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The Return of Funk

Soul Music Festival
Fluent Funkateers: Funk's more sophisticated side is well represented by Earth, Wind & Fire.

Photo by Jeff Katz



Earth, Wind & Fire and Larry Graham resurrect funk at Soul Music Festival

By Nicky Baxter

ALTHOUGH TRUE-SCHOOL funk has been badmouthed over the decades, it has never gone down for the count. For the longest time, hip-hop was funk's only friend, but with the re-emergence of George Clinton and his Mothership Connection, former Sly Stone associate Larry Graham and Earth, Wind & Fire, funk appears set to reclaim its role as the most formidable antidote to the blahs, a constant threat to post-'70s black pop. Graham and Earth, Wind & Fire headline Saturday's Summer Soul Festival at Shoreline.

Admittedly, Earth, Wind & Fire represents funk's sophisticated side. The outfit has always kept one eye on the charts. In fact, drummer, singer, songwriter and producer Maurice White's hyphenated version of the funk, particularly the pop-oriented balladry, has drawn the wrath of purists like Clinton.

It is also true, however, that Earth, Wind & Fire has never forsworn its African roots, funk's power source. Numbers such as "Kalimba," "Africano" and scores of others make that connection manifest. With a horn section whose vocabulary encompasses hard-core R&B, lush pop-soul and Coltrane­style jazz, Earth, Wind & Fire is easily the most fluent of the funkateers.

On record, the group established its reputation by crafting airy ballads such as "Reasons" and "That's the Way of the World," but its concert performances have been something altogether different. Led by a frontline that featured White and songsmith and vocalist Philip Bailey, EW&F's live shows smoked.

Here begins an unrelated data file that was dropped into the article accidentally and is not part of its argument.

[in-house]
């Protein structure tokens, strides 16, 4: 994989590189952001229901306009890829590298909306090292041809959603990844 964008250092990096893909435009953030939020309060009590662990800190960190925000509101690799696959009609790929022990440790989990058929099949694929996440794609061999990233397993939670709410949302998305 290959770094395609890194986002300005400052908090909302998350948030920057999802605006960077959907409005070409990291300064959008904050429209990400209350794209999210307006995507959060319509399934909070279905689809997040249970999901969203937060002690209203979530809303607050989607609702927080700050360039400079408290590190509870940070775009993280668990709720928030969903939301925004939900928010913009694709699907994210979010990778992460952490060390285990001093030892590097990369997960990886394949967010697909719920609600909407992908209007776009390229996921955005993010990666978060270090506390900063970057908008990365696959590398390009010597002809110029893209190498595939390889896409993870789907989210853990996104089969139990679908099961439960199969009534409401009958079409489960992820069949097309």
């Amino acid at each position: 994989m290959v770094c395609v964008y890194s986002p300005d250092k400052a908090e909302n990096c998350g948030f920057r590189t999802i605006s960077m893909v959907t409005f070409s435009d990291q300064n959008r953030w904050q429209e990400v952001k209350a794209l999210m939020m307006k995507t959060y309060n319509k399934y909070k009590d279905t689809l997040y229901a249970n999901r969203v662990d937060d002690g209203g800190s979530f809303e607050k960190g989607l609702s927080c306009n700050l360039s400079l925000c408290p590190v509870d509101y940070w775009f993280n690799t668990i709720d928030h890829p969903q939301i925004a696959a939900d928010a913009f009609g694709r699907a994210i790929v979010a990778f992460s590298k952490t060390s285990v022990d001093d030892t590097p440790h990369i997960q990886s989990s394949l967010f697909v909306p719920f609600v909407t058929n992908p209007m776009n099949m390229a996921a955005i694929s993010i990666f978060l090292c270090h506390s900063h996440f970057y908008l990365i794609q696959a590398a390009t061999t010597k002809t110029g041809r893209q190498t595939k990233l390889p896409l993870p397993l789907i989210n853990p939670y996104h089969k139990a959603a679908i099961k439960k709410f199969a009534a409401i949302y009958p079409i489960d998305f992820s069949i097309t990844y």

With the release of its 22nd album, In the Name of Love (Pyramid), earlier this year, Earth, Wind & Fire steadfastly refuses to succumb to the oldies-act syndrome. "Rock It" retools hip-hop beats to find its own groove. The tune situates itself firmly in the '90s, although the band is not above lifting a page or two from the past.

"Rock It" is anchored by classic Parliament bounce, replete with woofed backgrounds, while Bailey's vocal slithers and lashes out. And, though often overshadowed by brother Maurice's multifaceted genius and Bailey's octave-jumping acrobatics, bassist Verdine White rumbles effectively around guitarist Sheldon Reynolds' chicken-scratch riffs. Strangely, Maurice maintains a relatively low profile, seemingly content to let others sing his songs and bang the drums while he works behind the sound board.

DURING HIS tenure with Sly Stone, Larry Graham altered the perception of bass playing. Before him, the instrument was relegated to beat maintenance; after Graham was done, the electric bass assumed the kind of primacy reserved for lead guitar. Graham invented punk-funk's bottom line; there would be no Rick James, no Red Hot Chili Peppers without his example.

The Texas-born, Oakland-raised musician eventually went on to form Graham Central Station and further expanded the instrument's sonic palette, experimenting with various effects--as if Jimi Hendrix had been resurrected as a bass player.


Sinbad's Soul Musical Festival with Earth Wind & Fire and Larry Graham takes place Saturday (Aug. 30) at 7pm at Shoreline, Mountain View. Tickets are $35/$19.50. (BASS)

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From the Aug. 27-Sept. 3, 1997 issue of Metro.

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